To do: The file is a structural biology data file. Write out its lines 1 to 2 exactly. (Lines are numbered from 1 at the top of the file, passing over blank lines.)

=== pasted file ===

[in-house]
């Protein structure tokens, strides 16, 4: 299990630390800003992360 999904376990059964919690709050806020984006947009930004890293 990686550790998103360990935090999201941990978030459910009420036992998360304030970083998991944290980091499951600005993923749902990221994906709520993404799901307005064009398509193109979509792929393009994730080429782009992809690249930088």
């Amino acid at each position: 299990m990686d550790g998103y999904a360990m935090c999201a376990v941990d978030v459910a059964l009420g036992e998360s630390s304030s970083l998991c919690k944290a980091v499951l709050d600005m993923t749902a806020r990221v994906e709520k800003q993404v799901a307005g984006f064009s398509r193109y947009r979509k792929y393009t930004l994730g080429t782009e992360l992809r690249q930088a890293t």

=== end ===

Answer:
[in-house]
């Protein structure tokens, strides 16, 4: 299990630390800003992360 999904376990059964919690709050806020984006947009930004890293 990686550790998103360990935090999201941990978030459910009420036992998360304030970083998991944290980091499951600005993923749902990221994906709520993404799901307005064009398509193109979509792929393009994730080429782009992809690249930088």